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The ‘Bradford Spring’ – a lesson on austerity and war

You have to congratulate George Galloway. He may be an opportunist but he has had to bear the losses that inevitably accompany opportunism as well as the joys of victory. Bradford West is an even more spectacular victory than Bethnal Green in 2005 by 823 votes over Oona King, when British troops (not to mention Iraqi civilians) were still dying in Iraq. “One of the most most extraordinary by election results ever,” according to Paul Waugh. George is a formidable campaigner and champion of the causes he believes in, an impressive orator – a skill learned in factory car parks in Dundee – and a charismatic and often engaging personality.

George’s detractors in the Labour Party accuse him of homophobia and sexism, and of a tendency towards authoritarianism as if those failings were not present in quite a number of Labour politicians. They talk too of sychophancy towards Sadam Hussein, forgetting Blair’s towards Messrs Bush and Cheney, Mubarak and Gaddafi too – and current client, Nazarbayev, despotic president of Kazakhstan. They cannot ignore that this was a spectacular victory and Labour cannot afford to fail to learn the lessons.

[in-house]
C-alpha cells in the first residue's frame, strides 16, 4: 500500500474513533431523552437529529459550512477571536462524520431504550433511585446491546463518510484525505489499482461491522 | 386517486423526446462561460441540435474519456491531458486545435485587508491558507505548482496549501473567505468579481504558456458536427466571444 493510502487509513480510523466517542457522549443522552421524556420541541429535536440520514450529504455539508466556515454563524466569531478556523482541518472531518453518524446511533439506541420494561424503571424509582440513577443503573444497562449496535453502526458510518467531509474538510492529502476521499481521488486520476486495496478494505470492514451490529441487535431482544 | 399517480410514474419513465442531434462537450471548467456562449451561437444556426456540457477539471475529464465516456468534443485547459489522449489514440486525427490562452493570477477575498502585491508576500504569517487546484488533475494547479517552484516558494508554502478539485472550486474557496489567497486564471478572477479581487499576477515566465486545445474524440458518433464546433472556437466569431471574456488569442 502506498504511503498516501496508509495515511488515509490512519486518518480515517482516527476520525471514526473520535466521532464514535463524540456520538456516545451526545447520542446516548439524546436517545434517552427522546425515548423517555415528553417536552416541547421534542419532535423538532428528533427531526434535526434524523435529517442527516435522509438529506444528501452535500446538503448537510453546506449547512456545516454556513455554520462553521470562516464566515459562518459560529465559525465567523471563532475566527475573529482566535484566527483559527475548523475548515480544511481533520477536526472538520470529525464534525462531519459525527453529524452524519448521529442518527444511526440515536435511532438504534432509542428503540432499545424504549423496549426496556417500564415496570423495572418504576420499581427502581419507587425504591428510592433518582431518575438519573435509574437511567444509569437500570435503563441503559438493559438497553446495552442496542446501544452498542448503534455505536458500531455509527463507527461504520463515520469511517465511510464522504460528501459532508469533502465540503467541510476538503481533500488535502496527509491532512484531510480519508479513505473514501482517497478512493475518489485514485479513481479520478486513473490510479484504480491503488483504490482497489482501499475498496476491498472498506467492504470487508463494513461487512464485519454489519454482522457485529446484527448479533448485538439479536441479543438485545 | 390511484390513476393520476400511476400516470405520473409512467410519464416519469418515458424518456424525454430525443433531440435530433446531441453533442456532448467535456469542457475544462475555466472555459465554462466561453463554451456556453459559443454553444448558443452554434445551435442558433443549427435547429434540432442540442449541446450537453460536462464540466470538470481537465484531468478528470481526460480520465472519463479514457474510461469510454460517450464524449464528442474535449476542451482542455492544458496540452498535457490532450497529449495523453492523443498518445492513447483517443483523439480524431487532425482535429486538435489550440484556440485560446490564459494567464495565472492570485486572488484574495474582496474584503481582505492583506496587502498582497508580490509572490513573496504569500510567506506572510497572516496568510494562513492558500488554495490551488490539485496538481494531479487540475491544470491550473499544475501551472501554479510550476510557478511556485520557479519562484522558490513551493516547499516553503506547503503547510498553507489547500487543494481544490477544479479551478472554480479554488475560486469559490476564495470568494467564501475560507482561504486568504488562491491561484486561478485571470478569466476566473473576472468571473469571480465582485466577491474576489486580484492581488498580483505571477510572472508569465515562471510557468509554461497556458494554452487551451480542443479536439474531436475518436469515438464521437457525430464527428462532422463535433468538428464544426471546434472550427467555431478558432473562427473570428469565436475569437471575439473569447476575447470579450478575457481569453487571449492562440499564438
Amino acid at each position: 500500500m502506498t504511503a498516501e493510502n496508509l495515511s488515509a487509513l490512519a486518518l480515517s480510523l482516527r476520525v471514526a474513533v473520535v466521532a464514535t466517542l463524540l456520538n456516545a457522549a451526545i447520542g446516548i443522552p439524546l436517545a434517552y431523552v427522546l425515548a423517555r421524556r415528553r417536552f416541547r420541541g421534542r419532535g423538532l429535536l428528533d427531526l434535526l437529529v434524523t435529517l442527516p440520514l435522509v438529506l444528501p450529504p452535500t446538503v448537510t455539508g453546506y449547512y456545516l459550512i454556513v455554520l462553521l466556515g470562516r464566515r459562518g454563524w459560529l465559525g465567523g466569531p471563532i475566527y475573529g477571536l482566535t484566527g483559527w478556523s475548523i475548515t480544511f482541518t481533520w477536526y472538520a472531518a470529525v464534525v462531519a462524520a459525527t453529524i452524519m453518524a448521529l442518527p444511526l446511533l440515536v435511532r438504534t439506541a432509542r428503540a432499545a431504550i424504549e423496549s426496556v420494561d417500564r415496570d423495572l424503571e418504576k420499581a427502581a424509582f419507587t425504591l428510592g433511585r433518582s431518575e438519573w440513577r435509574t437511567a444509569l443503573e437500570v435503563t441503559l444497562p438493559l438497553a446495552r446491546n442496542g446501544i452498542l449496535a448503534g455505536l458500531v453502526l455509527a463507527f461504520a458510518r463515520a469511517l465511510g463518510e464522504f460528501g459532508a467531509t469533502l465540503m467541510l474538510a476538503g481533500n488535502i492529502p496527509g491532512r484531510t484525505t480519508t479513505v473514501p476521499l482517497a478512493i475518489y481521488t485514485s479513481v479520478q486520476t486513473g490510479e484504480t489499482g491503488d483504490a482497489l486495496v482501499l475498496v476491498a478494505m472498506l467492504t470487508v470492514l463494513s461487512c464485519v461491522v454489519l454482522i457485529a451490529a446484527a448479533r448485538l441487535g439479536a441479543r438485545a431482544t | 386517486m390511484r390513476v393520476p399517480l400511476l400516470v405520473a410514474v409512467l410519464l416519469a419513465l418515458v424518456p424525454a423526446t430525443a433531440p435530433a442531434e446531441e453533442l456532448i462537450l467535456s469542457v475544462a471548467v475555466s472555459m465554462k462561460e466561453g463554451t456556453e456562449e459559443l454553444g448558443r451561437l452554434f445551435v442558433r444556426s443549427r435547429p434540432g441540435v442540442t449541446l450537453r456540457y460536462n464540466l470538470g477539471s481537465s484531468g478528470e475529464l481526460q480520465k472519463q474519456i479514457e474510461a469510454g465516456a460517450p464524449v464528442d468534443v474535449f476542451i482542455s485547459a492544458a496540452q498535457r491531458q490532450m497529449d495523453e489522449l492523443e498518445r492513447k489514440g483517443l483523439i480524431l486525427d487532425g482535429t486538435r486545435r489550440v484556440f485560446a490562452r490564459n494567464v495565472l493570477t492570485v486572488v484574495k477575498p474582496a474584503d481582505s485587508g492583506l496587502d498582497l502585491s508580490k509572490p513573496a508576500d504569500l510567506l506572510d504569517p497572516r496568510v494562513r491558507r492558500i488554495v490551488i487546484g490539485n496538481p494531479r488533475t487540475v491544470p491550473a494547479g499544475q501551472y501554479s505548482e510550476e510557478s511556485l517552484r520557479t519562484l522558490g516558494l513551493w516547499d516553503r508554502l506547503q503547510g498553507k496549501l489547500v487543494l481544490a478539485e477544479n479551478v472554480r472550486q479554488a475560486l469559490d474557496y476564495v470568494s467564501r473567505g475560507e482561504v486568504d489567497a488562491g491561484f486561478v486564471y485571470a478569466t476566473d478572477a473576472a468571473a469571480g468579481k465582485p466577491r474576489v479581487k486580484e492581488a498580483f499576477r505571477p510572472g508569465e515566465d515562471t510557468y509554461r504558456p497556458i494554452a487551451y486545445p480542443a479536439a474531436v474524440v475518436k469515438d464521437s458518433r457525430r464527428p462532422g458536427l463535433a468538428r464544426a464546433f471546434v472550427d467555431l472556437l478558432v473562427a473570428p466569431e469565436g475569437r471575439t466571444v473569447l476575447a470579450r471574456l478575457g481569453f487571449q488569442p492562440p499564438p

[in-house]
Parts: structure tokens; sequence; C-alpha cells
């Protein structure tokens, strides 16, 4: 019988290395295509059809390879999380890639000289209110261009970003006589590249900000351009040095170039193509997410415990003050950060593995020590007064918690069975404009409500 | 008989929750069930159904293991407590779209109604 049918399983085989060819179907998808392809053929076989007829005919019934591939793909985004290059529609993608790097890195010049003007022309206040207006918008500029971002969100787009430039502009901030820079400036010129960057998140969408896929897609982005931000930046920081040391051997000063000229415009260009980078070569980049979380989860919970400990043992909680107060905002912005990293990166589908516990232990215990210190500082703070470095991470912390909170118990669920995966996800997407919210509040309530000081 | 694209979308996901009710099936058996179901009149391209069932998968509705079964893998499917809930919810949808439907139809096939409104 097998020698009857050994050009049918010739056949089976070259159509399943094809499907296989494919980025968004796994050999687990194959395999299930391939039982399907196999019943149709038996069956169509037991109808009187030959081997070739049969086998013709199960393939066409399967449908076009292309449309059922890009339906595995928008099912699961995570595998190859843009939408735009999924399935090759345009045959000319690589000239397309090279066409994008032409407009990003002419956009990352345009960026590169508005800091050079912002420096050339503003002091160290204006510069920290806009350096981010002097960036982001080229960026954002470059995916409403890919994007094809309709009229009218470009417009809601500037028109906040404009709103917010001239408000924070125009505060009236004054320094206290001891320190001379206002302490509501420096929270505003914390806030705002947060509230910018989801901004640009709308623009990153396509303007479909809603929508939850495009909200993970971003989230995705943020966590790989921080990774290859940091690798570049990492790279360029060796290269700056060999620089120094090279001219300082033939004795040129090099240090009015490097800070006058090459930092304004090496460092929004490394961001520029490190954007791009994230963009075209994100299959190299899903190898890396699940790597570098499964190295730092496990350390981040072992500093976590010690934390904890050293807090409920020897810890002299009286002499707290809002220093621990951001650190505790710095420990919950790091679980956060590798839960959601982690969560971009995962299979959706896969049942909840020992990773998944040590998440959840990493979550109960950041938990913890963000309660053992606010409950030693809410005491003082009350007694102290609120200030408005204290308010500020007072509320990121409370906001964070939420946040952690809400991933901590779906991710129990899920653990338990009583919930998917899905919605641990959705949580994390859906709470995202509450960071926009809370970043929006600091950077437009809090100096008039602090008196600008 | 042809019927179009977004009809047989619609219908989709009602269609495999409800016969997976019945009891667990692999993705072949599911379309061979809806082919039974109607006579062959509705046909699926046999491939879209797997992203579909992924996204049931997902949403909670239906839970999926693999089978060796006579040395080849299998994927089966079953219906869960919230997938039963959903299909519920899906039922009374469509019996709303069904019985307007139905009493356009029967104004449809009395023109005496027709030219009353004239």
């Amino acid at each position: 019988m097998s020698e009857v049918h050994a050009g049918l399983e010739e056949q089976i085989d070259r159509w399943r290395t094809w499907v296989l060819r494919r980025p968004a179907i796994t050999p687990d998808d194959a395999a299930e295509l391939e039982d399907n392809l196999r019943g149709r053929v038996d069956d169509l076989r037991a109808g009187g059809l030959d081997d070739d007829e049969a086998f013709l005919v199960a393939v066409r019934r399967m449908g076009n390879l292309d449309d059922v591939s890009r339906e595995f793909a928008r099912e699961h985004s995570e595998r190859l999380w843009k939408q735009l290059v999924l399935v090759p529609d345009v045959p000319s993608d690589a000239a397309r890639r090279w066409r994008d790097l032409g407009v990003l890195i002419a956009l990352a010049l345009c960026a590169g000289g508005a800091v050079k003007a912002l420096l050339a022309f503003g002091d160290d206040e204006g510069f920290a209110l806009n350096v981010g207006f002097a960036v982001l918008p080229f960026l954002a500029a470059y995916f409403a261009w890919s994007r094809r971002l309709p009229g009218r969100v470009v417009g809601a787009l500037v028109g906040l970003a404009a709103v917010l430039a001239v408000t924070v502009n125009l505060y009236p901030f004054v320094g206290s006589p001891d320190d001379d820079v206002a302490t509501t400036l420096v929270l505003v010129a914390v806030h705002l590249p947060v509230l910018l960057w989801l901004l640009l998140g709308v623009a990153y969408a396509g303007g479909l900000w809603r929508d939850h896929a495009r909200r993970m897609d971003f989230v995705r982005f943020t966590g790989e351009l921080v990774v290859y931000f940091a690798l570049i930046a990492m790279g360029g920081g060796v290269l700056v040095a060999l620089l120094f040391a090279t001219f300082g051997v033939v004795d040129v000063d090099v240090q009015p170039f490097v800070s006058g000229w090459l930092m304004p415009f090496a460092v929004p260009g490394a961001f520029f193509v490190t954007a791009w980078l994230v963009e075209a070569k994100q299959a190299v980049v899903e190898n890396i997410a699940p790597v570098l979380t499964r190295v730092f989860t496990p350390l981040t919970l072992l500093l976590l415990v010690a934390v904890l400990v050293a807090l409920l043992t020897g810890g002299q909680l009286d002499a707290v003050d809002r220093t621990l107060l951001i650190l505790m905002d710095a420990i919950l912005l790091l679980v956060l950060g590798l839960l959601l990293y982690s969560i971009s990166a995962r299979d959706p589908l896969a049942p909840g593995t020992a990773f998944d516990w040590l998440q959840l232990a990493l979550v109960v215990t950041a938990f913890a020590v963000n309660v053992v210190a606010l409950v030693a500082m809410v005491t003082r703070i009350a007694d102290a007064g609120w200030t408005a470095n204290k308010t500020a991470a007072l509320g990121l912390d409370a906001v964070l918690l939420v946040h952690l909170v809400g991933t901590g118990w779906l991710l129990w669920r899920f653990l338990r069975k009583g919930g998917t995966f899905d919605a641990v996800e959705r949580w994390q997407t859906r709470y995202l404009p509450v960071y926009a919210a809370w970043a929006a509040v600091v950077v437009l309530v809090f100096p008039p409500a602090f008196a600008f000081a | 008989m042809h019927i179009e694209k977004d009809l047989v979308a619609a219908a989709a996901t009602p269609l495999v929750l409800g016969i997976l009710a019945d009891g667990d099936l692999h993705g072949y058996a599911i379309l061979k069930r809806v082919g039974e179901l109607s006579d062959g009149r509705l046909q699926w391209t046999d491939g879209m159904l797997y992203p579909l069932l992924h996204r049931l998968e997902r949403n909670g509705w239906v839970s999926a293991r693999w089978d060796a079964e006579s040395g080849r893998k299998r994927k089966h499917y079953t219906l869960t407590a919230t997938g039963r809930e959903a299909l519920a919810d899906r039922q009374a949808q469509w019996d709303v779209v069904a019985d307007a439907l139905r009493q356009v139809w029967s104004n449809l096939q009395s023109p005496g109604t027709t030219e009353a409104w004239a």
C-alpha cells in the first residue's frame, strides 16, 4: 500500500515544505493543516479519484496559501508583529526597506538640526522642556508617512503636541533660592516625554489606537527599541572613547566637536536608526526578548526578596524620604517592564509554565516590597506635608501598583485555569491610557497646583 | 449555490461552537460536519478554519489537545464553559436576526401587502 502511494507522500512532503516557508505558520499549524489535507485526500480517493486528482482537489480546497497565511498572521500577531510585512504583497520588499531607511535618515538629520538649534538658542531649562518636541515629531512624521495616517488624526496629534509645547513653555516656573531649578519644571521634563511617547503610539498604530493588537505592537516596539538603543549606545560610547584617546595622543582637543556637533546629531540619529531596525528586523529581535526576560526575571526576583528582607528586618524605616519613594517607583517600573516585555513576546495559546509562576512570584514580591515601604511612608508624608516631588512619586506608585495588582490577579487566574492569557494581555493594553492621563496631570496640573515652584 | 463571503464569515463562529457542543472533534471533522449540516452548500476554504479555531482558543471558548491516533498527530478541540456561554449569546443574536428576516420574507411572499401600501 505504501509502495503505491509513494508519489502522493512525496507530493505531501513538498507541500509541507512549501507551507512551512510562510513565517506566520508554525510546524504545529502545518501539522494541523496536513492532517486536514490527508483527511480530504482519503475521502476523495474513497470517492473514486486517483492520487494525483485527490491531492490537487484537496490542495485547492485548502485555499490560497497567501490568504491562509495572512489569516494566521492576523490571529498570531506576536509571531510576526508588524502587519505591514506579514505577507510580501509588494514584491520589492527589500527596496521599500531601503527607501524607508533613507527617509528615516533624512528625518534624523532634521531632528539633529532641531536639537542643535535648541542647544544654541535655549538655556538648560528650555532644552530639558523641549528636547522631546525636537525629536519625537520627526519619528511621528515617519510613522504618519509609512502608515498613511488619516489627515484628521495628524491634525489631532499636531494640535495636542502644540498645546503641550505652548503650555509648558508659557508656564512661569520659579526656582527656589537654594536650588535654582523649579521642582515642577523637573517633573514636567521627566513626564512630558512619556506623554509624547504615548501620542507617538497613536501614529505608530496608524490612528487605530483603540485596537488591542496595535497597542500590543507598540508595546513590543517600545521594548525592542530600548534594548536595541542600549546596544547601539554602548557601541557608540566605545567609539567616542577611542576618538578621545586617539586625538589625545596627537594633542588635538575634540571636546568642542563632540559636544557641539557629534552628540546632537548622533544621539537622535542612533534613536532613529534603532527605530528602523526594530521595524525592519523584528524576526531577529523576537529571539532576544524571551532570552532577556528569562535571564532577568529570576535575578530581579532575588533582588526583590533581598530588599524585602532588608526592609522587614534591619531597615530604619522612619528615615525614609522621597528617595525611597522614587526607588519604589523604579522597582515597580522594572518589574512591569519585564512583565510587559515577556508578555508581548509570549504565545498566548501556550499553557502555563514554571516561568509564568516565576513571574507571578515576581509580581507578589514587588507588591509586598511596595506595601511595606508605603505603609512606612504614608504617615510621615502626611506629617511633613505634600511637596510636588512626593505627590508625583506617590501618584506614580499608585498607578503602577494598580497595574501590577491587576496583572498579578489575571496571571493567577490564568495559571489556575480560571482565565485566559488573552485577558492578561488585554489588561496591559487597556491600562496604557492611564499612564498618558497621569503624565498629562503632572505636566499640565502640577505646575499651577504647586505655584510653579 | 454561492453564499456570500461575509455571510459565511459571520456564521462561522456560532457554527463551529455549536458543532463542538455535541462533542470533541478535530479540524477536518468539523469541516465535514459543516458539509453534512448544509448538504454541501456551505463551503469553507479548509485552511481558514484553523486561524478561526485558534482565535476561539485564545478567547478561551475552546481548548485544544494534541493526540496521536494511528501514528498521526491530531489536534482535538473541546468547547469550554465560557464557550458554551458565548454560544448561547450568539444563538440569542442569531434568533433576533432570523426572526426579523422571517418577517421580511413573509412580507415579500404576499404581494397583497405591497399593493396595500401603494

So what are the lessons for Labour?

Not that Labour lost because it was too left-wing. Not that Ed must go – I do not even agree with Kevin Maguire that this is a “heavy blow for Ed Mili-Labour”, when the Coalition vote dropped 30% in Bradford West and Labour is 10 points ahead in the national polls. It is, however, a warning to Ed that he must not ignore.

Bradford West is not only a strongly Muslim constituency, it is a severely impoverished one. Twenty-six percent of homes, according to the 2001 Census, were without central heating and/or a private bathroom, for example. And Bradford also has the widest equality gap in England.